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Two new ORbit articles

Great news! Two new articles were accepted for ORbit!


Back in January, we decided that articles are now distributed among our members as soon as they are accepted, and a physical publication will follow once there are enough articles. Therefore, all our members received the fresh articles in their mailbox. This time we are sharing two excellent articles.


Michael Lindahl wrote about the usage of Large Language Models combined with Operations Research. Michael has worked with applying OR and Analytics for 12 years across various industries, such as airports, container shipping, and offshore wind farms. He has a PhD from the Technical University of Denmark, and was the president of DORS from 2015-2018. He will be at the upcoming EURO Conference talking more about the topic (Tuesday Jul 2nd 8:30, B324, Room 40).


Ella Pirttikangas, who won the DORS Prize 2023, wrote about the Assignment Problem considering operational uncertainty in maintenance. Ella has a background in Process Engineering, specifically in the industrial maintenance and service sector. She is now working at DecisionBrain as a Business Analyst, creating decision support solutions and adding operational and business value.


Please find abstracts for both articles below! Full articles are available only for DORS members at this point, so if you are not yet a member please register with us using the link in our website.


Remember that submissions to ORbit are open all year round, so do reach out to us if you have something in mind that could be submitted: orbit@dorsnet.dk



Best regards, Joao Fonseca ORbit Editor The newest tool in the OR practitioner’s toolbox: Large Language Models - Michael Lindahl

Since the release of ChatGPT in November 2023, Large Language Models (LLMs) have seen unprecedented adoption by users. These models can work with unstructured, incomplete data and output in easily understandable text, but the downside is that they cannot reason or apply logic.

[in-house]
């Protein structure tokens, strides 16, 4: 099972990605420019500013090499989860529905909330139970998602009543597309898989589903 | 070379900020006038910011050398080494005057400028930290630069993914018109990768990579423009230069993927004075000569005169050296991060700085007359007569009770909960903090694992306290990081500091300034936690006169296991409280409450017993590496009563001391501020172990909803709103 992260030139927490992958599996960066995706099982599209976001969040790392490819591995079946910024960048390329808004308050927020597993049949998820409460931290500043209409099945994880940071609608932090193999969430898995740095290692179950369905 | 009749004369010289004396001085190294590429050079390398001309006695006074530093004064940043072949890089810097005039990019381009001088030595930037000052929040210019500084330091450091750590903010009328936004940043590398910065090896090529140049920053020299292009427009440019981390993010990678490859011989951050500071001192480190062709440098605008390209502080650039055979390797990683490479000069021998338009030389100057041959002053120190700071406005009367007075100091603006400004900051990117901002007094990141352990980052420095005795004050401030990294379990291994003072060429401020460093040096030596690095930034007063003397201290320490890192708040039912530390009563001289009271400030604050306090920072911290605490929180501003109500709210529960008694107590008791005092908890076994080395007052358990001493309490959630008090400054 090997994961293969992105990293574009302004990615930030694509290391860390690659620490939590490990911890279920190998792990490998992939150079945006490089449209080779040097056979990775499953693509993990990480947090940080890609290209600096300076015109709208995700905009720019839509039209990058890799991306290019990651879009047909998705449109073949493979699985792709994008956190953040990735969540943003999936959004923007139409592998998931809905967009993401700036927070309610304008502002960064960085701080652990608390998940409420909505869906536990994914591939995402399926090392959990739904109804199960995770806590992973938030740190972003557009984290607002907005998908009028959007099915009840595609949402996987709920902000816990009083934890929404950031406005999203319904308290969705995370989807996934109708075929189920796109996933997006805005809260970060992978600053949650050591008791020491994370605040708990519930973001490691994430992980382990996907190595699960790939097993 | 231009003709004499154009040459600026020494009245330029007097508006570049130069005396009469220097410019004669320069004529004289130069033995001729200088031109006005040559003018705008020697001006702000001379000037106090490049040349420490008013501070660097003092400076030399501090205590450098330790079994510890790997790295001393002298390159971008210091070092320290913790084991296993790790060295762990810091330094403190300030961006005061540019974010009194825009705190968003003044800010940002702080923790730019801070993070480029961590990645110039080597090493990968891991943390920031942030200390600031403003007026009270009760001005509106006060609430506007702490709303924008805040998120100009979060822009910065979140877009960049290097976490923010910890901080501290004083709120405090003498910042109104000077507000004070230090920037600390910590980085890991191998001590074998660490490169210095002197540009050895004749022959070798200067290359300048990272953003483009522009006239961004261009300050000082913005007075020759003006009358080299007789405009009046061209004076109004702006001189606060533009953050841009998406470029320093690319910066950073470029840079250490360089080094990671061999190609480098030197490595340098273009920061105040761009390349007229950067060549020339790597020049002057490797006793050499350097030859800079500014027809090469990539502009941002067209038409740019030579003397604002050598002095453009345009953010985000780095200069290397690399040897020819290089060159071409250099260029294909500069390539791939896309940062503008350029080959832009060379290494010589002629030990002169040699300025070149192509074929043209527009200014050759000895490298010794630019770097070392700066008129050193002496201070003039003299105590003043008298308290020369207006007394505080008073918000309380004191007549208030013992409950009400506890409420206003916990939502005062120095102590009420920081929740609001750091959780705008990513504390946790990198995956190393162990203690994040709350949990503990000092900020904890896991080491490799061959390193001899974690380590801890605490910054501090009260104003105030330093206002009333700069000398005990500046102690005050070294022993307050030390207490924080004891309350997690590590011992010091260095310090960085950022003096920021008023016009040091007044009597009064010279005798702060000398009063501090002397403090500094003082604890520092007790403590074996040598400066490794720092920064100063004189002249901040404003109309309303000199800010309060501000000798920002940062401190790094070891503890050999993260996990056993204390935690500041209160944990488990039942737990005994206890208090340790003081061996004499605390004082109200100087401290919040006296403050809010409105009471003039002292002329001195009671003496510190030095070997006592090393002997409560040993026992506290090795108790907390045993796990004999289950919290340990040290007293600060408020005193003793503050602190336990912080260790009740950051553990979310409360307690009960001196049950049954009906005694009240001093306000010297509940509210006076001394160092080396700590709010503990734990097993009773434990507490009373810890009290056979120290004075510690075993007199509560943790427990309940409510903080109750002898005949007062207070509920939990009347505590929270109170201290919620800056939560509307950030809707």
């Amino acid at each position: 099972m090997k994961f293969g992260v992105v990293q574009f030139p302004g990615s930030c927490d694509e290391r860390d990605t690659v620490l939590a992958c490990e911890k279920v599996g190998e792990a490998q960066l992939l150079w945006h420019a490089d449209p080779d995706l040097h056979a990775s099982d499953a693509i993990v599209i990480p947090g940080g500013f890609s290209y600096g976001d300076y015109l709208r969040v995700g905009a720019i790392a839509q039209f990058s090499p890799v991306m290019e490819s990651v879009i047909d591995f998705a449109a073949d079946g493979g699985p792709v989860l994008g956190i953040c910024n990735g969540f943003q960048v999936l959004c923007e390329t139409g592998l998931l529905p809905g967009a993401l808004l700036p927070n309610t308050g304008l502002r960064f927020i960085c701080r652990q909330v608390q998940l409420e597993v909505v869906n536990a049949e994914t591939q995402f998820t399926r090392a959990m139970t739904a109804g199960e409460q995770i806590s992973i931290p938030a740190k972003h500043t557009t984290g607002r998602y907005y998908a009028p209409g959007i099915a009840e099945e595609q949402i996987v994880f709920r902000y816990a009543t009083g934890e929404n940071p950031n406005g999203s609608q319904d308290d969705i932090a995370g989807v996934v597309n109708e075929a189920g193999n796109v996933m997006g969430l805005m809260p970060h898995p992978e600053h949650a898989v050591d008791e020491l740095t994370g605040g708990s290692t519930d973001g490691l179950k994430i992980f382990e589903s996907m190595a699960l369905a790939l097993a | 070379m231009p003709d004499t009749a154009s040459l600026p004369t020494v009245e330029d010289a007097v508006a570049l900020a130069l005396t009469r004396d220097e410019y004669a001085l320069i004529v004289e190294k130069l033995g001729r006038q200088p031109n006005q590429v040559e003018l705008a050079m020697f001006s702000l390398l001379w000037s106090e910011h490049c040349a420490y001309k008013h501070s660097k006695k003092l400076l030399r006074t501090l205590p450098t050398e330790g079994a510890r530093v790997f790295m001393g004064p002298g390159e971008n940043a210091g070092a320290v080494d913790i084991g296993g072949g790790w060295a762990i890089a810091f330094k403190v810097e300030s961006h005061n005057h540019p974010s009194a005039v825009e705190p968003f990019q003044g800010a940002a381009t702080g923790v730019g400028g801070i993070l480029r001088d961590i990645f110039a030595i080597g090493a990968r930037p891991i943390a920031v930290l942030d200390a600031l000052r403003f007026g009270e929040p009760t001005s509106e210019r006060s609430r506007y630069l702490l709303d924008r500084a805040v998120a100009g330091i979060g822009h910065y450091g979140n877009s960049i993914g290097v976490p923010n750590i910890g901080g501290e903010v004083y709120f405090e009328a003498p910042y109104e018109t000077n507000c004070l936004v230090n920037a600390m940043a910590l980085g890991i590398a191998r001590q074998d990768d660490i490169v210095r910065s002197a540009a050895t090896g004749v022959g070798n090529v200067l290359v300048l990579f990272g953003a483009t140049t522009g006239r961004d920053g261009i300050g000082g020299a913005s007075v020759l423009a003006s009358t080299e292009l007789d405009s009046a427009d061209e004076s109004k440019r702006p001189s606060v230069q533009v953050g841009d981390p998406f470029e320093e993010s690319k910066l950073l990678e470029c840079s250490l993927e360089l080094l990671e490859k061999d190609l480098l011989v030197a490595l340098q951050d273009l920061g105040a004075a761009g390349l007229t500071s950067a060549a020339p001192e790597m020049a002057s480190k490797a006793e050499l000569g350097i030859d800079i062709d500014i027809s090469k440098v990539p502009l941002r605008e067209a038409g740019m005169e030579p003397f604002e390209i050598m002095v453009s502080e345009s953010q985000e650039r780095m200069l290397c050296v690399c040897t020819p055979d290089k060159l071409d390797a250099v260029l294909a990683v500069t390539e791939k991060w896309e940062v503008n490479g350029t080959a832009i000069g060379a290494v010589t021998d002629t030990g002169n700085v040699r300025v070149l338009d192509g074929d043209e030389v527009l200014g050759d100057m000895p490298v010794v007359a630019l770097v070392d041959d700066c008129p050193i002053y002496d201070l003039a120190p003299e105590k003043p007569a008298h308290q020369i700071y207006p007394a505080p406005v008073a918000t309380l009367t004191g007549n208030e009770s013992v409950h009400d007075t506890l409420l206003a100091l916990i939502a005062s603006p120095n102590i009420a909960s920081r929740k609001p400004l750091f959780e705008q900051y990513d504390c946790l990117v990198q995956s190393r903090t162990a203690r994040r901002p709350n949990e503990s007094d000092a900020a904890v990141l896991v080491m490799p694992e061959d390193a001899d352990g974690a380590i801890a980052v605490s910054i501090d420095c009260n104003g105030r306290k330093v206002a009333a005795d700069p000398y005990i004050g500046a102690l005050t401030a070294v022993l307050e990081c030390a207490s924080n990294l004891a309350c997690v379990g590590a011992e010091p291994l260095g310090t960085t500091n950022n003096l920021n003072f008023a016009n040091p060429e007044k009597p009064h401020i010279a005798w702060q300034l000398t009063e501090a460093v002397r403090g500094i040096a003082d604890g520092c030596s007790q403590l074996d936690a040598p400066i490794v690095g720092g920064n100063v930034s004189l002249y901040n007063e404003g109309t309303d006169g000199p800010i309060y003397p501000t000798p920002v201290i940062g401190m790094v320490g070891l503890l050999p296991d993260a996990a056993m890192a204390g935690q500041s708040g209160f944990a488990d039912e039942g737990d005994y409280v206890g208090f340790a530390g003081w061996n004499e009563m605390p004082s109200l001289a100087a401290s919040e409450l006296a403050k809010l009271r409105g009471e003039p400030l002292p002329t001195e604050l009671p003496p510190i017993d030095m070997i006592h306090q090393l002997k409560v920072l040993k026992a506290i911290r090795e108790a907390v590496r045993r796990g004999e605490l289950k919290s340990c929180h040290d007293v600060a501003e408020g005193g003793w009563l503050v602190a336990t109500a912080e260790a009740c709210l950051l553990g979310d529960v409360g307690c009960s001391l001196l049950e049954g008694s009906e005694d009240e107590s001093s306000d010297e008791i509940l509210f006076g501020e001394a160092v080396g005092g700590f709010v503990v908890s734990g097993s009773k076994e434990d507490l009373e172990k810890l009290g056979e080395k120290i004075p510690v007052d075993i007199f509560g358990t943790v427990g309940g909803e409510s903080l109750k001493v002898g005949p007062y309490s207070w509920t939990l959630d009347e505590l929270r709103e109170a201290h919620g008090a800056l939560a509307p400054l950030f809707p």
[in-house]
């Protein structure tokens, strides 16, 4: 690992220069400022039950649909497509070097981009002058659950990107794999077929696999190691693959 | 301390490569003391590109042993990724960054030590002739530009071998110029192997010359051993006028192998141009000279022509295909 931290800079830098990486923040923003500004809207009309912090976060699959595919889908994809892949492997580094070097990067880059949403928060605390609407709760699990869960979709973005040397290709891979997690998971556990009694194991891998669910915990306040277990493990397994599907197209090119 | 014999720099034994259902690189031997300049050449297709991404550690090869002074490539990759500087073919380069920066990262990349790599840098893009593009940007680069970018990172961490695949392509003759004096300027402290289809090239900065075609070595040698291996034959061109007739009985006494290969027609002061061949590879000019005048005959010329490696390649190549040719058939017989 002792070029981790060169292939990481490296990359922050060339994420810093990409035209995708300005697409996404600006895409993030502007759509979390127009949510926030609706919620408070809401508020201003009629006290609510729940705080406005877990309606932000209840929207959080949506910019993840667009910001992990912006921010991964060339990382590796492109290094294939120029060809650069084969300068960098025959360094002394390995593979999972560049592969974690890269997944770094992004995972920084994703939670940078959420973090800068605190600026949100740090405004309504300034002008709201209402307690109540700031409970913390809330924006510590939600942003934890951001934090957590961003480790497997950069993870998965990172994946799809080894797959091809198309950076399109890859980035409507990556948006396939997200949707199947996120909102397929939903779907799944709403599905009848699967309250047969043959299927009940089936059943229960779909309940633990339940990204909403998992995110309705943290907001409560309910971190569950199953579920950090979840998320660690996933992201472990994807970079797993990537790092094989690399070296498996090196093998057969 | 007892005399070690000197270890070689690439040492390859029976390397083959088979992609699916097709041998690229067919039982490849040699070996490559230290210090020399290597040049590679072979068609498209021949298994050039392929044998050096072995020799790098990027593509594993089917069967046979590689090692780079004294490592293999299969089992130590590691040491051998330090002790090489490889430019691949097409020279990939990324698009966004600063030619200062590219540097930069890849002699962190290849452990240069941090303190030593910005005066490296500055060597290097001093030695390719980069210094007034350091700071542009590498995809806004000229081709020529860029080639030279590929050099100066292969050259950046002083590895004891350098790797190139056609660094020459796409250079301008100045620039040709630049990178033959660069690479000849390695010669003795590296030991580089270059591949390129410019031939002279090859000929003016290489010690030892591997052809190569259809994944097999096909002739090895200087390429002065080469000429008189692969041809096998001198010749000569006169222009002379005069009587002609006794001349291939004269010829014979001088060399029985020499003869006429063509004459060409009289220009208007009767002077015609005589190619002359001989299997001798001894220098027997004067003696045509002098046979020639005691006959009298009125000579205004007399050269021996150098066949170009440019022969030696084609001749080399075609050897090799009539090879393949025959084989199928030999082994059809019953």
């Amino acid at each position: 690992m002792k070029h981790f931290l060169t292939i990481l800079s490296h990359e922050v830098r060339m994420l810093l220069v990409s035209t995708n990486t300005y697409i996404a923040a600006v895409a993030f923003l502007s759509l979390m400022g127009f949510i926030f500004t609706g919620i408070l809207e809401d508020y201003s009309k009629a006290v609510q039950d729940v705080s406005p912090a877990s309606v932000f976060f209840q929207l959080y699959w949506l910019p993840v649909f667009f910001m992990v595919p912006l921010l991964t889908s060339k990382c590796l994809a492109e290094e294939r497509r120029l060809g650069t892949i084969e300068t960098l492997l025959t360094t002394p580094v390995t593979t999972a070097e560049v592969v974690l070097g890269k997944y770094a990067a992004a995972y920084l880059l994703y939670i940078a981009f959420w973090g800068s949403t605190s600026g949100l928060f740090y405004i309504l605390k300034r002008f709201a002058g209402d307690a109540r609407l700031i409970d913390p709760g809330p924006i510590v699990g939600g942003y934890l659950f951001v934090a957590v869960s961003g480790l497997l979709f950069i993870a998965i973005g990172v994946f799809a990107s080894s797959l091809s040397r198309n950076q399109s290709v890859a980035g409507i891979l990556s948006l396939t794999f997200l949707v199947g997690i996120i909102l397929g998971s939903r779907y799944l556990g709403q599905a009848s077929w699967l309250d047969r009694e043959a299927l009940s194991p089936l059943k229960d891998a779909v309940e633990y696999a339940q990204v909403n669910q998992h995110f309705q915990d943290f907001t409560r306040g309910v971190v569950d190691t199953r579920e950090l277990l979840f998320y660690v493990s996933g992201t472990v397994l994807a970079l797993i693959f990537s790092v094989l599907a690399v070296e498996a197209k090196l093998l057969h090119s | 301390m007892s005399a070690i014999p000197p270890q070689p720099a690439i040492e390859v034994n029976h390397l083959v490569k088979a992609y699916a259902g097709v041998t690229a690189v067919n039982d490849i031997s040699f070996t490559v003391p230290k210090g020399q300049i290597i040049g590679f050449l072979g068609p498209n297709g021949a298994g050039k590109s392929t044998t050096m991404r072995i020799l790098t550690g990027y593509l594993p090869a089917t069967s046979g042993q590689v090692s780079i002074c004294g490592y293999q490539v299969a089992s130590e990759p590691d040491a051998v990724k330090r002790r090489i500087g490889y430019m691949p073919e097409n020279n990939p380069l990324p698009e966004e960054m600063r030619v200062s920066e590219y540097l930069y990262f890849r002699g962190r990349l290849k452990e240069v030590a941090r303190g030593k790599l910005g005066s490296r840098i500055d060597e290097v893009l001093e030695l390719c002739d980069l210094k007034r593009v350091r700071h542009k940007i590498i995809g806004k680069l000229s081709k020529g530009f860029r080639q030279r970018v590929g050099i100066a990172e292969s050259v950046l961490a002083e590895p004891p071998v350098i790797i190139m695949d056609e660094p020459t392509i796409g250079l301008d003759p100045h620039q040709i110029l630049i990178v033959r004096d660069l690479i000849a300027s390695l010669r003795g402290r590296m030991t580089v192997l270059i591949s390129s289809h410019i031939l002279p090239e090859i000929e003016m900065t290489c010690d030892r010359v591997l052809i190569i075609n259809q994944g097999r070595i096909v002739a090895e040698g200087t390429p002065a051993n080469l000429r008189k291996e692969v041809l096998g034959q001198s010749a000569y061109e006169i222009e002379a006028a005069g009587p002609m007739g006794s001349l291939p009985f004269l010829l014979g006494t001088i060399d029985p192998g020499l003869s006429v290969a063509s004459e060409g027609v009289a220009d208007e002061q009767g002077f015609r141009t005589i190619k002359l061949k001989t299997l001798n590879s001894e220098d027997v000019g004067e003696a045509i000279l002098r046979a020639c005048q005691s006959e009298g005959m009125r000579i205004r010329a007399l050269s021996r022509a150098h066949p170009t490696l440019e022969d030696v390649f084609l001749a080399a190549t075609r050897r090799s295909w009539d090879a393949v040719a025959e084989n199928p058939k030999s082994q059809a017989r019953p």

This is very opposite to Mathematical Optimization Models, which require structured and complete data but, on the other hand, can provide optimal solutions to complex and large decision problems. A challenge when using these models to build real-world applications to help an organization make better decisions is often that getting structured and complete data can be very difficult. This leads to projects never making it past the proof-of-concept stage or a decision application is built, but doesn't get the expected adoption because it is cumbersome for the users to input the required data or interpret the output.


This article explores the potential role of LLMs in Operations Research and how they can lead to faster development cycles and more intuitive decision applications. It shows how LLMs fit into the different parts of such development processes and applications. This is illustrated with examples and a case study of the application, www.findgaven.ai, which combines LLMs and simple optimization.



Case Study: Assignment Problem under Operational Uncertainty in Maintenance

Decision-making in Maintenance Management contains different decision levels, where former levels give guidelines for the following decision levels. These former-level decisions are commonly made under uncertain outcomes at the following level. Therefore, there is a high motivation to integrate the uncertainty in the former decision-making levels.


This study focuses on the decision-making problem of an industrial maintenance provider, where the tactical decision of assigning equipment to technicians is made under the uncertainty of the operational circumstances. The uncertainties are unplanned maintenance activities that occur into the plan. These tasks additionally induce uncertainty in the maintenance tours, as this unplanned task disrupts the tour. The aim is to study how to account for this uncertainty when creating the assignments so that the negative consequences of such events are minimised.


The problem is formalised through a Stochastic Program, where two alternatives for the recourse are created. The formalised problem is solved using a metaheuristic, which is designed for solving large-scale problem instances of the case company. The algorithm uses a combination of Local Search and Large Neighbourhood Search to leverage principles of diversification and intensification. The neighbourhood functions use a graph formulation to quantify the qualitative empirical knowledge of the structure of optimal assignments. The uncertainty is modelled through simulation, where, depending on the recourse function, either just Monte-Carlo simulation is used or a combination of Monte-Carlo simulation and Simulation Optimisation.


The objective is to minimise the imbalance in workload and overtime. For the instances in the case study, the designed metaheuristic is able to improve the objective by an average of 90 %. The two recourse functions are studied, and it concluded that Simulation Optimisation, which modelled the recourse decision, creates more reliable results. Solving this model created more balanced workloads in terms of different workload types, had fewer negative effects on the utilisation of the technicians and generally created smaller service districts compared to the other recourse function.

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